In 2013, for instance, after seeing Anthony Vaccarello’s latest ready-to-wear collection feature a number of black eyelet dresses, Dubreuil was able to convince the Belgian designer to make three versions in red in an exclusive collection.
It’s this relationship-building that sets The Webster apart, said Dubreuil, who draws from her experience as a merchandiser at Balenciaga and Yves Saint Laurent. “It’s very personal and very intimate, and it comes from the heart. I’m running my business the same way I’m running my family and my home,” she said.
Expanding to New York was more or less a natural transition for Dubreuil and Cole, given their customers’ flight patterns. Many of The Webster’s initial clients in Miami Beach, for instance, were New Yorkers who own second or third homes in Miami. Dubreuil began to plan a New York location just four years after she opened the Miami flagship, but building out her six-story property in SoHo took another four years. By the time The Webster opened last November, it already had a crop of loyal fans who first encountered the store at Art Basel, the annual art showcase in Miami.
“We realized early that a lot of our clients are shopping at all our different locations, especially between Houston, Miami and New York,” Dubreuil said.
Likewise for Forty Five Ten’s Cole, who will soon be launching a new location in Aspen after opening her first store outside of Texas in Napa last year. Cole said her customers tend to be involved in the arts. That’s why she wanted the New York location to be near Chelsea, with its concentration of galleries and museums.
But like Sozzani, Cole wasn’t actively looking in New York when Related Companies approached her two years ago. And just like South Street Seaport, Hudson Yards will be an expansive mixed-use community with hundreds of residential units. Local foot traffic, then, will be a crucial force in driving sales, as will tourists to the brand-new destinations.
“[Related] is estimating 20 million customers coming in every year,” Cole added. “But since it’s new neighborhood, I think we’ll have a lot of local shoppers as well.”
Tourism has long been a major economic booster for New York. Last year, tourists accounted for more than 25 percent of all Visa transactions in the city’s stores, according to the think tank Center for an Urban Future. It was a record year for tourism, drawing 62.8 million visitors and marking a 90 percent uptick since 1998.
Sozanni and Cole both estimate that tourists will comprise a significant portion of their sales in New York, while Dubreuil already sees a 50-50 mix. Miami is still The Webster’s biggest outpost in terms of sales volume, she said, but she anticipates New York to be the top store soon.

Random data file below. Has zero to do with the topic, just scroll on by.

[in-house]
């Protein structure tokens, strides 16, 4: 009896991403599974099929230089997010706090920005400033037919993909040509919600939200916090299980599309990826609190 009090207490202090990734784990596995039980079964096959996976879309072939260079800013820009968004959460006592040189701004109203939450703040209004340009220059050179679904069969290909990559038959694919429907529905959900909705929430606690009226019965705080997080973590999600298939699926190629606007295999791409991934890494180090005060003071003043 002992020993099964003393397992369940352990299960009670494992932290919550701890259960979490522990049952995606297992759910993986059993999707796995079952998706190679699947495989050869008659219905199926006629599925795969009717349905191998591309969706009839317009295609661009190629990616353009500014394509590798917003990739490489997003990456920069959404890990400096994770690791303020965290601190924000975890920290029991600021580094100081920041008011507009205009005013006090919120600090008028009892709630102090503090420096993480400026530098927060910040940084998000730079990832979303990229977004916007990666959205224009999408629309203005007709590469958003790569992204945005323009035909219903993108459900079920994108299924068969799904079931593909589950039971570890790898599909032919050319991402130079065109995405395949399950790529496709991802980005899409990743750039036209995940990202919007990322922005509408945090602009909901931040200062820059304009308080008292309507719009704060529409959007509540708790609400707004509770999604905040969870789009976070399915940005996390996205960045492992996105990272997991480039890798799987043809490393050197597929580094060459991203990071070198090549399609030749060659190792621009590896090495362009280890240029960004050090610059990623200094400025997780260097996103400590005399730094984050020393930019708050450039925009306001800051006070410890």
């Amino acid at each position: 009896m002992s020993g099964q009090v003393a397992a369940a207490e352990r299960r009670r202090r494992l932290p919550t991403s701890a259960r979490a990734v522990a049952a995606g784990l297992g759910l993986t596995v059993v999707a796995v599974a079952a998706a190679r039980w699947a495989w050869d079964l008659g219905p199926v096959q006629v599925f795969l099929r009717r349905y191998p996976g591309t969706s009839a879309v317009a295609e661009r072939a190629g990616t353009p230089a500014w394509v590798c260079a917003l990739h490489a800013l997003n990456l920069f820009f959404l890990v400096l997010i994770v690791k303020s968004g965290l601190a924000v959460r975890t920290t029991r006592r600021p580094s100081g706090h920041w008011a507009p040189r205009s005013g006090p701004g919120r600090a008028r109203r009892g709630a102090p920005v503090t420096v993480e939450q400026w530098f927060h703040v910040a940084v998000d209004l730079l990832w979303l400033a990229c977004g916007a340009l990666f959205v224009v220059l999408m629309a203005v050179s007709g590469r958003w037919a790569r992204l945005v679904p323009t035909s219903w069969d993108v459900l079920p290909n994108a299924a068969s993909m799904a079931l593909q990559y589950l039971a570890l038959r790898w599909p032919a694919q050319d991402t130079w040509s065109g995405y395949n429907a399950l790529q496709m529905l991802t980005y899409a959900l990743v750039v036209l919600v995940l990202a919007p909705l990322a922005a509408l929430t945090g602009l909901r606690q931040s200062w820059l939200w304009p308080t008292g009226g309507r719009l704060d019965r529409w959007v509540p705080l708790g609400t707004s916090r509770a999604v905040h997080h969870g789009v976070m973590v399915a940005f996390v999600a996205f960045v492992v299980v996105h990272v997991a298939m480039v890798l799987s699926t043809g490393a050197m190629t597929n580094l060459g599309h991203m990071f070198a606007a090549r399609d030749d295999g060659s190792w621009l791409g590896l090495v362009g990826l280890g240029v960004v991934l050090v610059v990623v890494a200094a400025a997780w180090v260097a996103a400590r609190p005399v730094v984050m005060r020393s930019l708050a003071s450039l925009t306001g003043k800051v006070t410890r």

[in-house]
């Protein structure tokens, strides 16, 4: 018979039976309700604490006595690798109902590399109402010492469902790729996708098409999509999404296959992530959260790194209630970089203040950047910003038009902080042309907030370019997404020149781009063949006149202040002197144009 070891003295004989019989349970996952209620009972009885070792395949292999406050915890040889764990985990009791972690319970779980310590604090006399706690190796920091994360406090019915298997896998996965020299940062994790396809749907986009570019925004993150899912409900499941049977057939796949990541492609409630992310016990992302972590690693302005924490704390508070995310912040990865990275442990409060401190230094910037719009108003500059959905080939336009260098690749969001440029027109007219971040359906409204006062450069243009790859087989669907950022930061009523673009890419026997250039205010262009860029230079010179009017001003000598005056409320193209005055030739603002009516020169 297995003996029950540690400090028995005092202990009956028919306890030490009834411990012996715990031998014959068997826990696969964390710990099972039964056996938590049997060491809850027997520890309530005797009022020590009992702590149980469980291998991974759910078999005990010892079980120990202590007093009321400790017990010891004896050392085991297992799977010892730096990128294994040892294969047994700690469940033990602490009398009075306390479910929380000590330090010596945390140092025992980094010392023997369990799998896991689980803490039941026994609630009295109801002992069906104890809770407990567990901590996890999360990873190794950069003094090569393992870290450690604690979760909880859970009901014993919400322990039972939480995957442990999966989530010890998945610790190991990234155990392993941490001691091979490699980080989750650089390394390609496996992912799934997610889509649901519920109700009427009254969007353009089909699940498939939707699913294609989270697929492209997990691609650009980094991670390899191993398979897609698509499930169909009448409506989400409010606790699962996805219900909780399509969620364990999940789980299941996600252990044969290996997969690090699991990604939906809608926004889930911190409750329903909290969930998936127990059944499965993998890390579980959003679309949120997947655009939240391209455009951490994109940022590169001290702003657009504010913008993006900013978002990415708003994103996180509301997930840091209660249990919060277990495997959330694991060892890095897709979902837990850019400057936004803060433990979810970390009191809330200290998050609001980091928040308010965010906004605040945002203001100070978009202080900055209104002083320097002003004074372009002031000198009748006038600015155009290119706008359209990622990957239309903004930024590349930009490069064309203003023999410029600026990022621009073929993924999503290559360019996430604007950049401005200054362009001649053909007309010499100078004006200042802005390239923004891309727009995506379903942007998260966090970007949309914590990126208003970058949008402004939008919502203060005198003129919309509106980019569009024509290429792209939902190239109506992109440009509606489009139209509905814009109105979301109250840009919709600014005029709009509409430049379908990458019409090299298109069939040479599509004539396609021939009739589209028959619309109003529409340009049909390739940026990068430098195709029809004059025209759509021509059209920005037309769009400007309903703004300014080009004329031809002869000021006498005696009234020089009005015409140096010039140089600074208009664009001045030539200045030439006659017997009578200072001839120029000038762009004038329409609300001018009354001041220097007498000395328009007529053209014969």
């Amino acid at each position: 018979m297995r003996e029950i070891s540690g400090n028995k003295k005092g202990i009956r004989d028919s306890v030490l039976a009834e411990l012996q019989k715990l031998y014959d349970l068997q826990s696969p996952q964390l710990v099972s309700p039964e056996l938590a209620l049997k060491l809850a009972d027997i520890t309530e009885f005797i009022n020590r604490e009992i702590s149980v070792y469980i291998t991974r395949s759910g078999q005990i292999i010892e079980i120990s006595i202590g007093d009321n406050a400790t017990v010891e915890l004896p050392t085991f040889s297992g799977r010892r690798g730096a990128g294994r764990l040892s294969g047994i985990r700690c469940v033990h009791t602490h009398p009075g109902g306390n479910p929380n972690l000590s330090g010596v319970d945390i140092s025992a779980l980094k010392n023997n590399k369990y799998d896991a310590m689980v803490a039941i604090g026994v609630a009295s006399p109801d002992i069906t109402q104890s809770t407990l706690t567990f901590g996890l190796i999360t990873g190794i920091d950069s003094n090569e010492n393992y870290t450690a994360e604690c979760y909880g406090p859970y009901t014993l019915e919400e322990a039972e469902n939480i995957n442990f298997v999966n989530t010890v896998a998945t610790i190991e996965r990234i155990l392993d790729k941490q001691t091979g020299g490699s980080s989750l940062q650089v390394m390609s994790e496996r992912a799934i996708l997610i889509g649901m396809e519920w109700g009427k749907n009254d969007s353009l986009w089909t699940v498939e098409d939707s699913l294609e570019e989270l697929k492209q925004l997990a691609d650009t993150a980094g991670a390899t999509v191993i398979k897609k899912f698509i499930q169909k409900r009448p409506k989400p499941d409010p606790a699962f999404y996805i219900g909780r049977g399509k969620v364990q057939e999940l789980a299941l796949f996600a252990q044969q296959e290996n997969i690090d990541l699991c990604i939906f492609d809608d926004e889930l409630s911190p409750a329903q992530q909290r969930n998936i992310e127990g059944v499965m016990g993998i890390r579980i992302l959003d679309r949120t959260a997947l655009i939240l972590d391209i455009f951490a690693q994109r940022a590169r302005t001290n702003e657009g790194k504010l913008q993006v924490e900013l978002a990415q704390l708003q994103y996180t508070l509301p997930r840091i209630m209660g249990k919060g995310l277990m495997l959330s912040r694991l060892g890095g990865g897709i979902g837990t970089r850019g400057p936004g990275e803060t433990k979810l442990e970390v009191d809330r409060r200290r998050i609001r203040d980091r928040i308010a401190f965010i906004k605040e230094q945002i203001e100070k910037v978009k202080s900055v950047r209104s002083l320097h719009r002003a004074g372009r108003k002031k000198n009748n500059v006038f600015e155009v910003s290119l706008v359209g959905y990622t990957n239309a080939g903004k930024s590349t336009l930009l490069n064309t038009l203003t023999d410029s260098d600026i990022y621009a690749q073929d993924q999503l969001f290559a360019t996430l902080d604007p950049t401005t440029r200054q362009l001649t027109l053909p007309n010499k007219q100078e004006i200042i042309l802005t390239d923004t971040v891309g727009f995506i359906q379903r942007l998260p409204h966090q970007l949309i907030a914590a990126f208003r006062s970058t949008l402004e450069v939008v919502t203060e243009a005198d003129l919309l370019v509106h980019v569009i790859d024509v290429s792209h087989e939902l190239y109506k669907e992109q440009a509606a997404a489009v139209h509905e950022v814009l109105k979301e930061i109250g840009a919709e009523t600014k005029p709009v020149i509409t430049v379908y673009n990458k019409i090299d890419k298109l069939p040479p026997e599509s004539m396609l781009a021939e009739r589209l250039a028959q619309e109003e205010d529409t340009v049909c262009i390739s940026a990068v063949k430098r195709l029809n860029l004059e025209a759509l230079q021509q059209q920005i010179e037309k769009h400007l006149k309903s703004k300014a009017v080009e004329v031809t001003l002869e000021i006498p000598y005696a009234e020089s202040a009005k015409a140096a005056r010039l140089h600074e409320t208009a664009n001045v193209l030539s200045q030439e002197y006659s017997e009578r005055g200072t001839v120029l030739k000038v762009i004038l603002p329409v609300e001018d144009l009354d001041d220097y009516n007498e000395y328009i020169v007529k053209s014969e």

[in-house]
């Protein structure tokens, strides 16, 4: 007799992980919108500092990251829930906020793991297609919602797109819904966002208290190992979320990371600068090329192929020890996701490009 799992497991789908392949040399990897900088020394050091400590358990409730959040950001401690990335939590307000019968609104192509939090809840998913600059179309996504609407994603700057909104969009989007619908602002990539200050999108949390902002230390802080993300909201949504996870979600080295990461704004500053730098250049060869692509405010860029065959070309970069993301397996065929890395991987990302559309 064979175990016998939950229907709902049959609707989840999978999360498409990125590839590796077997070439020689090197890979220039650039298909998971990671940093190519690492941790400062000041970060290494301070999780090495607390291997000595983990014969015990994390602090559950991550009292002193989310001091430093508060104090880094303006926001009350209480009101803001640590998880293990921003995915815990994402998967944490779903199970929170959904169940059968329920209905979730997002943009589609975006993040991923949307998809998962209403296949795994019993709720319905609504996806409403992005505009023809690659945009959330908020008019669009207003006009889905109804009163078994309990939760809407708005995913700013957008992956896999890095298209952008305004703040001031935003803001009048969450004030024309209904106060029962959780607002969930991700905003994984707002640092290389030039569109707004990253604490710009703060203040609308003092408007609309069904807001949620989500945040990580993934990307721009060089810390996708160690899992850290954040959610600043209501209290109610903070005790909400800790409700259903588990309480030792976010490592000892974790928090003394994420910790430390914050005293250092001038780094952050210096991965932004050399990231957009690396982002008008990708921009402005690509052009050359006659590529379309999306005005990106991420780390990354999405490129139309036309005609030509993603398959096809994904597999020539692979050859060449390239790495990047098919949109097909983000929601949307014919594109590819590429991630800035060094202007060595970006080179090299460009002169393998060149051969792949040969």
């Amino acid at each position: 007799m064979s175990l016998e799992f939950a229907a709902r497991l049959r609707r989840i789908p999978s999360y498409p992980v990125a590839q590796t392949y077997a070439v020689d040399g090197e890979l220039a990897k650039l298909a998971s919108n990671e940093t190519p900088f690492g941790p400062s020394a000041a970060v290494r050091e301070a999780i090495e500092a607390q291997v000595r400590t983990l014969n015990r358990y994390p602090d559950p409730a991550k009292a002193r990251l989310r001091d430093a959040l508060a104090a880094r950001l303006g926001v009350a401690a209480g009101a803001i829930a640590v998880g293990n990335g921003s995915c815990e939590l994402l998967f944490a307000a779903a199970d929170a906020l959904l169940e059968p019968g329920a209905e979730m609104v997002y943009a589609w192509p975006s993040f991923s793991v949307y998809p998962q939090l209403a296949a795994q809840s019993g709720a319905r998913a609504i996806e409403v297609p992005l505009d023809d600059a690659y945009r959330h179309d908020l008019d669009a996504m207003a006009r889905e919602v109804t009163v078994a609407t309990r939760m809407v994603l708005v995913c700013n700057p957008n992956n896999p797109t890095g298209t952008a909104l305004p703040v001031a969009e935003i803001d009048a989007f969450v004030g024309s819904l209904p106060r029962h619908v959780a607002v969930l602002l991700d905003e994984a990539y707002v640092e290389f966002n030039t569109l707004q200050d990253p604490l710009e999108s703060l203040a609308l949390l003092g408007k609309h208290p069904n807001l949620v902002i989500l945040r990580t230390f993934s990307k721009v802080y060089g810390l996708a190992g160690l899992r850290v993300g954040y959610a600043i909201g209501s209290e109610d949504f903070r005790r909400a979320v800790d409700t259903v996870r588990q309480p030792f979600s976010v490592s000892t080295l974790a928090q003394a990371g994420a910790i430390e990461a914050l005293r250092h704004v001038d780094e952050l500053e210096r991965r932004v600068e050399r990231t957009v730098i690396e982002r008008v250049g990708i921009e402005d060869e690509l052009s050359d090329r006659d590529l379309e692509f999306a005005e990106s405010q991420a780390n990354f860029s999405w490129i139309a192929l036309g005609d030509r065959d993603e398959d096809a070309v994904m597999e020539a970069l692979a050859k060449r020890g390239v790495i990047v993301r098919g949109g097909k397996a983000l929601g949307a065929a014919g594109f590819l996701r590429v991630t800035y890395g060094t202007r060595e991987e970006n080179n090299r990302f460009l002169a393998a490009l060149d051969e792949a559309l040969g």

If the three retailers aren’t worried about New York’s retail establishment, they’re even less worried about the onslaught of Amazon. Old-fashioned store traffic, in fact, makes up the bulk of all three retailers’ sales. The Webster has its own e-commerce platform, but 10 Corso Como has only dabbled in online sales on a local basis and Forty Five Ten sells through online marketplace Farfetch.
“Today, you have two ways of shopping: very fast on the internet or very slow for the experience. What 10 Corso Como stands for is experience. You don’t come here to buy a jacket in three minutes,” Sozzani said, though she has plans of using the New York store as a fulfillment centre to build out its e-commerce platform.
Brick-and-mortar is indeed on the upswing again as retailers across the board benefit from high consumer confidence and a strong labour market. While mass-consumer retailers have also found recent success with experiential retail, the idea that shopping should be a pampering or exciting excursion is not new to upscale vendors. Luxury brands have long offered champagne to its customers, and decades before The Websters hosted private capsule collection viewings, Bergdorf organized fashion shows inside the store.
For the likes of 10 Corso Como, the experience of retail is part of their DNA. Drawing on her decades in the media and art industry, Sozzani aimed to create a “living magazine” in a store format when she founded the company.
“Fashion is just one part of the puzzle,” she said. “It’s not the heart of it. We have the gallery, the culture, and the food — it’s more about living an experience.”